Brazil’s President Dilma Rousseff is shopping for a new presidential jet and is talking to Boeing about buying one.
Rousseff is seeking a larger plane more consistent with Brazil’s growing economic and geopolitical might and is evaluating the purchase of a Boeing 747 similar to Air Force One, the aircraft used by the president of the United States, the sources said on condition of anonymity.
Rousseff currently uses a much smaller Airbus A319, which her predecessor bought in 2004. The plane is unable to make some direct long-haul flights, having made two stops to refuel on Rousseff’s trip to India for a summit in March, the sources said.
“Brazilian presidents are going to be travelling to India and China once a year every year from now on, and we shouldn’t have to be making stops like that,” one of the sources said.
Another source said that Boeing was Rousseff’s only serious contender to supply Brazil with a new presidential jet.
If the purchase goes ahead, it would mark a symbolic victory in Boeing’s efforts to gain market share in an economy that is Latin America’s biggest and world’s sixth-largest. That drive has gained urgency as the company’s traditional markets in the United States and Europe show poor growth prospects.
The Boeing 747′s four engines instead of two offers a greater backup in case of an engine problem in mid-flight — a top priority of Rousseff’s after recent safety issues with her current plane, one of the sources said.
In June, Rousseff’s Airbus suffered a problem with cabin pressure while she was flying from Rio to Brasilia. While no one was hurt, the plane returned to Rio and Rousseff had to fly to Brasilia aboard a smaller, backup plane, arriving home well after midnight.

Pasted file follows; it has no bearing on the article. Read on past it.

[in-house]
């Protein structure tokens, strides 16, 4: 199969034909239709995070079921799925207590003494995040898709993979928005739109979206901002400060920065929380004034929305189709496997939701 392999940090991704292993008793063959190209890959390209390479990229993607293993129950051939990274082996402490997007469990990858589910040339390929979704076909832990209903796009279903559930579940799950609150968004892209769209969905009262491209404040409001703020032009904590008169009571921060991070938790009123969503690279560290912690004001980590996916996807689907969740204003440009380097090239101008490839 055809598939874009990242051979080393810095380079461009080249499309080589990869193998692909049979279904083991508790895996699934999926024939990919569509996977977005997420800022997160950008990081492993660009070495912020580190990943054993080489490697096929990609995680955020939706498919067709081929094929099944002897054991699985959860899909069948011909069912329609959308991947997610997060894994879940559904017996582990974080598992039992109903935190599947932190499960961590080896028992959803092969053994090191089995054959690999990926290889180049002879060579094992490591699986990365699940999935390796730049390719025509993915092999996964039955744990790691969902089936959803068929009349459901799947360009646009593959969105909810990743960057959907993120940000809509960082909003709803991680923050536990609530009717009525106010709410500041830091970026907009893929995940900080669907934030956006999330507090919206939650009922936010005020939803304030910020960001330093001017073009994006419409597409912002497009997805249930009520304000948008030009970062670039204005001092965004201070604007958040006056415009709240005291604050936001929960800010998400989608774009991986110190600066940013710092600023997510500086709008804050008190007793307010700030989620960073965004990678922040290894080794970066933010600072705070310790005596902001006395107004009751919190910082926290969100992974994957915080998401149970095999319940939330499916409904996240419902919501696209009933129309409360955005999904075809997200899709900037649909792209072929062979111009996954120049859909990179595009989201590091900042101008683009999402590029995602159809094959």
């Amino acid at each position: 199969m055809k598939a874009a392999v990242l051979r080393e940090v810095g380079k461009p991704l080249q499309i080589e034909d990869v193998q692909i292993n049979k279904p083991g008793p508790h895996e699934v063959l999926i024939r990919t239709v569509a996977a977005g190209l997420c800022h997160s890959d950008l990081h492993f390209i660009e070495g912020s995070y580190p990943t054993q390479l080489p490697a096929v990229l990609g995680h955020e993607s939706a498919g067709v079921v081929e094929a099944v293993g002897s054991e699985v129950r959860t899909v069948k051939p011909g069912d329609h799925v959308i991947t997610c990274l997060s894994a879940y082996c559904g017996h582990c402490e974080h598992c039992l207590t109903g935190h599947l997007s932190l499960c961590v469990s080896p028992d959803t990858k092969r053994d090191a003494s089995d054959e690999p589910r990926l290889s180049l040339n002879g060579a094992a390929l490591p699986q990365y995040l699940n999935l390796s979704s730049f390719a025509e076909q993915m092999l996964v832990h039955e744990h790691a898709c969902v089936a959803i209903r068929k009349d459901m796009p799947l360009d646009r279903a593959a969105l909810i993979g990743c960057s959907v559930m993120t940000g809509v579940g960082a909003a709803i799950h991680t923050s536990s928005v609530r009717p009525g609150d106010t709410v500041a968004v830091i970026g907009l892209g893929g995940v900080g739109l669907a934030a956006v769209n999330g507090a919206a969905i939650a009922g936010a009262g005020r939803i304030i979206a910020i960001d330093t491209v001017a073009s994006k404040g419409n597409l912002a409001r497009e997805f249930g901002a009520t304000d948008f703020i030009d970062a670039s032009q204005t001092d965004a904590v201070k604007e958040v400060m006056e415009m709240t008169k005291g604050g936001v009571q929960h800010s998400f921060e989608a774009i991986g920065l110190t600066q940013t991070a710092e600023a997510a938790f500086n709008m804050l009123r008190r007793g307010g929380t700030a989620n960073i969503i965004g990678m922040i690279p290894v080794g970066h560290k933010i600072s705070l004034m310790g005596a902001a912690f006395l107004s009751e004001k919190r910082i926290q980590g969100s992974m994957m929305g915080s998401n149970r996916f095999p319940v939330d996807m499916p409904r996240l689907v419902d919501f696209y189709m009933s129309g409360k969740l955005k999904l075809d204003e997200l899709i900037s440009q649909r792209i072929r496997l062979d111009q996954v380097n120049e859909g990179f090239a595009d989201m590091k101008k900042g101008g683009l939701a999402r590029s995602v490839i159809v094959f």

Brazil’s O Globo newspaper reported on Saturday that Rousseff has a “mortal fear” of turbulence and has occasionally instructed her pilots to alter their flight plans to fly around thunderstorms or other disturbances.
Another big-ticket purchase for a presidential plane, just eight years after the last one, risks causing a political backlash. President Luiz Inacio Lula da Silva, Rousseff’s political mentor, endured intense criticism for overspending when he bought the Airbus in 2004 for a reported USD$57 million.
However, Brazil’s economic and political ambitions have since grown significantly. The country’s gross domestic product surpassed Britain’s in 2011, and its influence has grown in international forums as well as in other emerging markets, especially countries in Africa.
Even a recent trip to Ethiopia required a refuelling stop in West Africa, one of the sources said.
A new plane would ease such inconveniences.
For example, the flying distance between Sao Paulo and New Delhi is roughly 7,800 nautical miles. Airbus’s A319 has a range of 3,740 nautical miles. A new Boeing 747 has a range of 8,000 nautical miles.
A new 747 can seat 467 people in standard airline format, while a standard A319 seats 124.